Engineering by Design: Kawasaki Made a Robot Goat

BirdBot a Baby T-Rex

Researchers from the Max Planck Institute for Intelligent Systems and the University of California-Irvine have created the BirdBot.

But this most recent bit of biomimicry boasts the characteristics of no ordinary bird; in fact, it doesn't even fly.

According to the researchers, the ostrich's gait is a prime example of evolutionary selection since even the Tyrannosaurus Rex had a similar running style 66 million years ago. 

The ostrich, a "mechanical wonder," weighs about 220 pounds and can reach up to 35 mph. It can also stand with bent knees for an extended period without tiring -- something not so easy for humans of a similar size. The researchers suggest that this is possible due to a unique coupling of the leg and foot joints. If the BirdBot could replicate it, it could lead to more energy-efficient robotics. 

The researchers built a robotic leg modeled after the flightless bird. The foot features no motor: only a joint with a spring and cable mechanism. The foot is mechanically coupled to the rest of the leg's joints through cables and pulleys. Each leg contains only two motors at the hips, which swing the legs back and forth. A small motor flexes the knee joint to pull the leg up. In tests, the BirdBot cut energy consumption by 75%. 

And the design should scale, so we could soon see robots as giant as the Tyrannosaurus Rex walking around consuming very little power. While it would be a perfect fix for current supply chain problems, it's also the backstory to Jurassic Park, if you buy into the whole "they're just really well-made robots" theory. 

Gene-Editing Fights Addiction

CRISPR gene editing has incredible potential. We recently saw it used in the most successful xenotransplantation application, when a pig heart was transplanted into a man. Now, researchers from the University of Chicago are using the tool to help fight addiction

The researchers harvest skin stem cells from a patient and then modify them using CRISPR gene-editing to inject genes that reduce your motivation to take or seek alcohol. The cells are grown to the size of about two credit cards and then re-implanted as a skin graft that works as a "bio engine," which continues to produce the molecules that help you fight the urge throughout the life of the graft. In initial animal studies, the grafts were a success — no word on what kind of junk the mice were hooked on.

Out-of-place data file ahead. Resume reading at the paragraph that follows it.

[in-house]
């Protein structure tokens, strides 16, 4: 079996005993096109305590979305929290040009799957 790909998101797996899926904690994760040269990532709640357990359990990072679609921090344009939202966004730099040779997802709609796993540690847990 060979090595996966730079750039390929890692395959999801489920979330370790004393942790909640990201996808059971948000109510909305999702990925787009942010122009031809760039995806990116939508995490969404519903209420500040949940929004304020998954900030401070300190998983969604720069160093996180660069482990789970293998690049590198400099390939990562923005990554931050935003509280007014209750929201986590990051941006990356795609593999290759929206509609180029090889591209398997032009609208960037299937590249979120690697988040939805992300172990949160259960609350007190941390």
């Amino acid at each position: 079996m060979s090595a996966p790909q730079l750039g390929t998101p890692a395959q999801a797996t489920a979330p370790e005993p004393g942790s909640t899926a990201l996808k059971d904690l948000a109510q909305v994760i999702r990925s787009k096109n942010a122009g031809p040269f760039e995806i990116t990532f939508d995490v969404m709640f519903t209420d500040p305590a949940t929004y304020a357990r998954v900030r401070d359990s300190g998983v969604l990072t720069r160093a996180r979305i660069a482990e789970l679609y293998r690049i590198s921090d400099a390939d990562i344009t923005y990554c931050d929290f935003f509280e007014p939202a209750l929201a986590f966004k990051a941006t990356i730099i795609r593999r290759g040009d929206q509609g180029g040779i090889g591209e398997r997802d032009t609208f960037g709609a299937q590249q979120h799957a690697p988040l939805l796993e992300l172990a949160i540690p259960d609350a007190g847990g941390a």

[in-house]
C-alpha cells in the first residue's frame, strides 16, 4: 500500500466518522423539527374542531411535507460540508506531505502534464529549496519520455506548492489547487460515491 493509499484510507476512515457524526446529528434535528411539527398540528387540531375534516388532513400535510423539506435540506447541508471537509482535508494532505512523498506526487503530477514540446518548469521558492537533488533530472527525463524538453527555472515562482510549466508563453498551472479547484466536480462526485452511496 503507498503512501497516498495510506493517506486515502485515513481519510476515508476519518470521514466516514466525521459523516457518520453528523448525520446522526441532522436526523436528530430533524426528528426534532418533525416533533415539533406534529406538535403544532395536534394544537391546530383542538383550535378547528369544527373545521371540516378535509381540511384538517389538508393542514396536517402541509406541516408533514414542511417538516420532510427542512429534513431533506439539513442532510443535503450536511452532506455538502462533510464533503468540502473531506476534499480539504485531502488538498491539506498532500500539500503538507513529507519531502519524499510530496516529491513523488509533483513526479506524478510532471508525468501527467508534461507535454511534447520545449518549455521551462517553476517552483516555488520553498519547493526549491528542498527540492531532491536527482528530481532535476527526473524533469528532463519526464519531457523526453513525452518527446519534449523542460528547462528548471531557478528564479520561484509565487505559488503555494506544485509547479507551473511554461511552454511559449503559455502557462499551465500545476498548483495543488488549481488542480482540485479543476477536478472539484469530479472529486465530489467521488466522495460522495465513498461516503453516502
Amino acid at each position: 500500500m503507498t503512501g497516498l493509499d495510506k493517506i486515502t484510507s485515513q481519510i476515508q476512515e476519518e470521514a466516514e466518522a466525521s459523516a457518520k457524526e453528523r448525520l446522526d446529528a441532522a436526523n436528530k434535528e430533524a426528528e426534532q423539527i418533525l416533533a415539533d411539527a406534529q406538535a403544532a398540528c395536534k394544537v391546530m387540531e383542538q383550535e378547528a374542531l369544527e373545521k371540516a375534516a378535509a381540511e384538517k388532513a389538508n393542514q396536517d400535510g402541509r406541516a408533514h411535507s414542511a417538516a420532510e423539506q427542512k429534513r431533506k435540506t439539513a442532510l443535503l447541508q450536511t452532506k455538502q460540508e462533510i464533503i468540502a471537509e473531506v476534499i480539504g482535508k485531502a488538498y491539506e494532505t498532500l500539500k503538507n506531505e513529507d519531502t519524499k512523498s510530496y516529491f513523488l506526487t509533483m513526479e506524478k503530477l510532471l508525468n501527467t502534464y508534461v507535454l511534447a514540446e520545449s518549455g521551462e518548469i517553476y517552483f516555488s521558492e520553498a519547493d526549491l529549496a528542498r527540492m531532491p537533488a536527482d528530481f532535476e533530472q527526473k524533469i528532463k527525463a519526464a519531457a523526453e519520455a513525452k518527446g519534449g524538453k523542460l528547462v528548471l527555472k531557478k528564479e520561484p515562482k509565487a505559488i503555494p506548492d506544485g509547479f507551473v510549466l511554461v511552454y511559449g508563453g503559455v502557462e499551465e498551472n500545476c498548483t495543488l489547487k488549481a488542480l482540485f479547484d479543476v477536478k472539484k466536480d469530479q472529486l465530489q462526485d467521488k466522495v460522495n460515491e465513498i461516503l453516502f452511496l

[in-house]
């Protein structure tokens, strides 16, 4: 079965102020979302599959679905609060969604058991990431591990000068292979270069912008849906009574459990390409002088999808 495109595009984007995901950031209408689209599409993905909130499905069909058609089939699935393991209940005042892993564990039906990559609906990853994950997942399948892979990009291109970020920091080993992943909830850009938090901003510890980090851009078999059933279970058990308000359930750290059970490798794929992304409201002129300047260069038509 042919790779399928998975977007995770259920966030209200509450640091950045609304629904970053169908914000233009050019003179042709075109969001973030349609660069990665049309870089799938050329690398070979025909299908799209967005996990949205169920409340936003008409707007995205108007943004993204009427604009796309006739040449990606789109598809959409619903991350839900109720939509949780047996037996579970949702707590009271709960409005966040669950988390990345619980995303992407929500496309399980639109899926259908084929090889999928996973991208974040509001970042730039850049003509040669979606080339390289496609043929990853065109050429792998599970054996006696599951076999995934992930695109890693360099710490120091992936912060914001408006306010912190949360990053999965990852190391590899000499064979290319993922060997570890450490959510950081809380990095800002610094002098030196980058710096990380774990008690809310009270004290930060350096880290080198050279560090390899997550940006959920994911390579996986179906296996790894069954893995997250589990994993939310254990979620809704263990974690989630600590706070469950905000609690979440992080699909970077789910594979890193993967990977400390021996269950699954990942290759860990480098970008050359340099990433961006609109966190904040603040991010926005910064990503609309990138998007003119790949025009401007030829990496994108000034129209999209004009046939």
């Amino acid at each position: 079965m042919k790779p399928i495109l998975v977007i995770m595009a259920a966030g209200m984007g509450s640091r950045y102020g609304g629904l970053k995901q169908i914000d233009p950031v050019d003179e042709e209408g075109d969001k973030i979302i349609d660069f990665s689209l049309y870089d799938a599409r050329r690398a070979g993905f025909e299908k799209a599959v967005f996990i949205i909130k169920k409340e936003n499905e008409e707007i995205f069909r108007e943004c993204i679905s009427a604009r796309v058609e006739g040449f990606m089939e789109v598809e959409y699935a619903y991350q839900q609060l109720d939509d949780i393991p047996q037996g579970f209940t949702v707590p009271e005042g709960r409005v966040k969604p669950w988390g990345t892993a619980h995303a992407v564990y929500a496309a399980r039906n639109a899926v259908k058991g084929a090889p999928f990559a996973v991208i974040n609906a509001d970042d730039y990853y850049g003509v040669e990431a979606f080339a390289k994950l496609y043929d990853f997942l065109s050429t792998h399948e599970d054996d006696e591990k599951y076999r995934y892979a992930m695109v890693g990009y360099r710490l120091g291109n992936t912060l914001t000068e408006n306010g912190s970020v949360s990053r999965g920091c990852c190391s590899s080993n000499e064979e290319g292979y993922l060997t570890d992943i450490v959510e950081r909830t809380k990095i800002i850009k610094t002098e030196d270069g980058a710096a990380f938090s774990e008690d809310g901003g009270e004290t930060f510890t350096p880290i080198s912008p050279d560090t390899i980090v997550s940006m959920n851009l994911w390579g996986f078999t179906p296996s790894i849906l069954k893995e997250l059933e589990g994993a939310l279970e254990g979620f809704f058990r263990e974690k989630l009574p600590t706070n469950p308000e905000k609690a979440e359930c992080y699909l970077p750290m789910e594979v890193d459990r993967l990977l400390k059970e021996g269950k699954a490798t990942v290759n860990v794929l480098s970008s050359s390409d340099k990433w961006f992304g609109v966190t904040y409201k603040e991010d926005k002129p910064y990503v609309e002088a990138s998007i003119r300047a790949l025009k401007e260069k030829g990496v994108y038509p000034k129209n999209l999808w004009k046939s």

The team recently spun off the technology into AddGraft Therapeutics, which is working to commercialize the novel platform. The hope is that skin grafts could help lessen the chances of relapse since the graft essentially turns off the switch in your brain. 

While the tech is still new, one of the biggest obstacles to AddGraft's success is whether or not health insurance companies will pay for the treatment. 

Kawasaki Made a Robot Goat

Last week, at the 2022 IREX International Robot Exhibition in Tokyo, Kawasaki Heavy Industries showed off two humanoid robots and a robot goat.

The first was the seventh generation of Robust Humanoid Platform (RHP) Kaleido. It is nearly six feet tall, weighing 182 pounds, and, with 34 degrees of freedom, it can carry 132 pounds in each arm and walks a little more than 3 mph. Kaleido has been in development since 2015 and was unveiled in 2017. Kaleido is nimble, and while slow, it could be used in high-altitude maintenance situations like towers or wind turbines.

The second humanoid was the RHP Friends, a little smaller than the Kaleido with a warmer presence. The demonstration featured a potential place in elder care as the RHP slowly pushed a faceless mannequin in a wheelchair. A realistic solution to the sad reality of long-term care. 

Finally, the goat (or ibex), a four-legged and four-wheeled robot Kawasaki calls the RHP Bex. When I thought of futuristic transitioning vehicles, I never considered it would go from goat to ATV. 

The Bex can carry up to a 220-pound payload and navigate uneven terrain. When it transitions to ATV, the drive wheel is in the torso, and the four wheels in the knee joints are passive. During the demonstration, the Bex carried cargo and even people. The idea is to use it in everything from fieldwork in agriculture to plant inspection.

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